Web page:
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After being moved in this beautiful building I looked at my map and perhaps a.little fool hardy thought it wouldn't be a bad idea to walk from the Pantheon to Termini station. I had some errands to do for the sisters. I used the attractions as landmarks. Needless to say it took me hours. It's so hard to keep moving when all you want to do is stay and look. An unexpected surprise was the church of St Ignatius of Loyola. I'm sure the paintings in there were Michael Angelos. They were magnificent. It was also of interest bec normally the church houses the relic of St Francis Xavier's forearm which is preserved in the action of giving a blessing. At this very moment the forearm is travelling around Australia to mark the Year of Faith. St Francis Xavier, St Therese of Liseaux, St Peter Chanelle and most importantly Our Lady Help of Christians are the patron saints of Australia.

After that I walked to the Trevi fountain, Quirinale (I really know nothing about this place) , Spanish steps, Maria Maggiore again and then the gelato place across the street. That was for energy of course. That walk took me 3hous bec I kept looking and then kept getting lost. Has anyone pseen that Woody Allen movie about Rome? I saw it on the plane it was very apt.
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Oct 18th, 2012, 02:05 PM
  #36  
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MONTE CASSINO (2 nights)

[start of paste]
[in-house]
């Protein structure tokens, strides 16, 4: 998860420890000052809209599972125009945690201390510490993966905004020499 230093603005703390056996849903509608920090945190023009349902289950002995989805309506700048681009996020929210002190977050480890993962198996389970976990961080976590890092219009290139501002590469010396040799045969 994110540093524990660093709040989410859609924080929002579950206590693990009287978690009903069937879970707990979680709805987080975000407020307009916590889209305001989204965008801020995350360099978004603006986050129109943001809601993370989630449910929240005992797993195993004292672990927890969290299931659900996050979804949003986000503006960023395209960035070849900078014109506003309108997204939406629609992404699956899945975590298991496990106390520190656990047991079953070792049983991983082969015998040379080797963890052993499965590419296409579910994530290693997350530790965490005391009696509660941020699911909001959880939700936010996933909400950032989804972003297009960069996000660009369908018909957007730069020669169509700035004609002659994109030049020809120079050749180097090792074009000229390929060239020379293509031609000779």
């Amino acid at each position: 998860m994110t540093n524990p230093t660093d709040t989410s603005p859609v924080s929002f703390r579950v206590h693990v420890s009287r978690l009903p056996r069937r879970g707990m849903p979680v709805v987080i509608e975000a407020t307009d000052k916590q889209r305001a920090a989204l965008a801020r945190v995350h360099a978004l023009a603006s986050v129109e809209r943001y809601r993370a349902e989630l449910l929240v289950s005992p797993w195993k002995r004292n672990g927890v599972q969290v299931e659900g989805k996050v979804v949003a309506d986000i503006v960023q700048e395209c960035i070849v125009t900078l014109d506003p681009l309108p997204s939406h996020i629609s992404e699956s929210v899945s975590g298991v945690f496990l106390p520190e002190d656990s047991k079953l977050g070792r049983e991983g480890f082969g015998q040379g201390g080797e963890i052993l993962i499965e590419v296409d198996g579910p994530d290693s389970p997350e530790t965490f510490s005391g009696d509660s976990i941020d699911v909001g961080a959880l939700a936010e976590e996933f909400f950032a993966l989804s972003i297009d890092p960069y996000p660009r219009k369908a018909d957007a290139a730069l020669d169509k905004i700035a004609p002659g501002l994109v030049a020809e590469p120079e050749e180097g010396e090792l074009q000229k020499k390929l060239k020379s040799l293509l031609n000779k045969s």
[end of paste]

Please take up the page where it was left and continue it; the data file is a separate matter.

It was with a heavy heart that I took leave of my sisters. Some of them I had known for 18 years and it was wonderful to catch up. But this is what our life is like, I may not see any of them again. I have a blood sister who is in the same order as me. My younger sister entered 6 months after I did. It was hard on Mum but now she says, I haven't lost two daughters I've gained two monasteries. Actually, she's gained ten because we're all like family. In Heaven there will be no more goodbyes.

After the experience in San Giovanni Rotondo of not able to find a taxi I was over anxious arriving in Cassino and immediately rang the hotel to ask them to send a taxi. I felt so sheepish when 1.5 minutes later a man talking on a mobile phone pointed to me and then pointed to the sign I was standing next to. It said in black on a red background TAXI. Then he pointed to the car I was standing in front of and it had a black and white sign on the dashboard which said TAXI.

Originally I thought I would have to pay about 50 euros in taxi fares to get to Monte Cassino. It turns out that 2 minutes from the Hotel Marconi which I stayed in, is the bus station. The bus goes up when the Abbey opens and returns when the Abbey shuts, both morning and afternoon. One trip only costs 80 cents. I made it just in time for the afternoon bus...

To be continued.... Goodnight and God Bless
Pelligrina is offline  
Oct 18th, 2012, 03:35 PM
  #37  
 
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Your rat was shellfish? He should have learnt to share.

By any chance was your shellfish a Bug?

I love reading your report, and following you in spirit. Look forward to hearing more from you on your journey. It will inspire all of us on our journeys. Thanks so much for sharing this with us!
Dave_Ohio is offline  
Oct 18th, 2012, 04:31 PM
  #38  
 
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Still following along! We just returned from Rome and the Pantheon is really amazing. Beautiful and an engineering marvel.

I had read a book prior to going to Rome where the author (who lived in Rome for a year) had been told if it ever snows in Rome to run to the Pantheon to see the snow fall through the oculus. Wouldn't that be an amazing sight to see?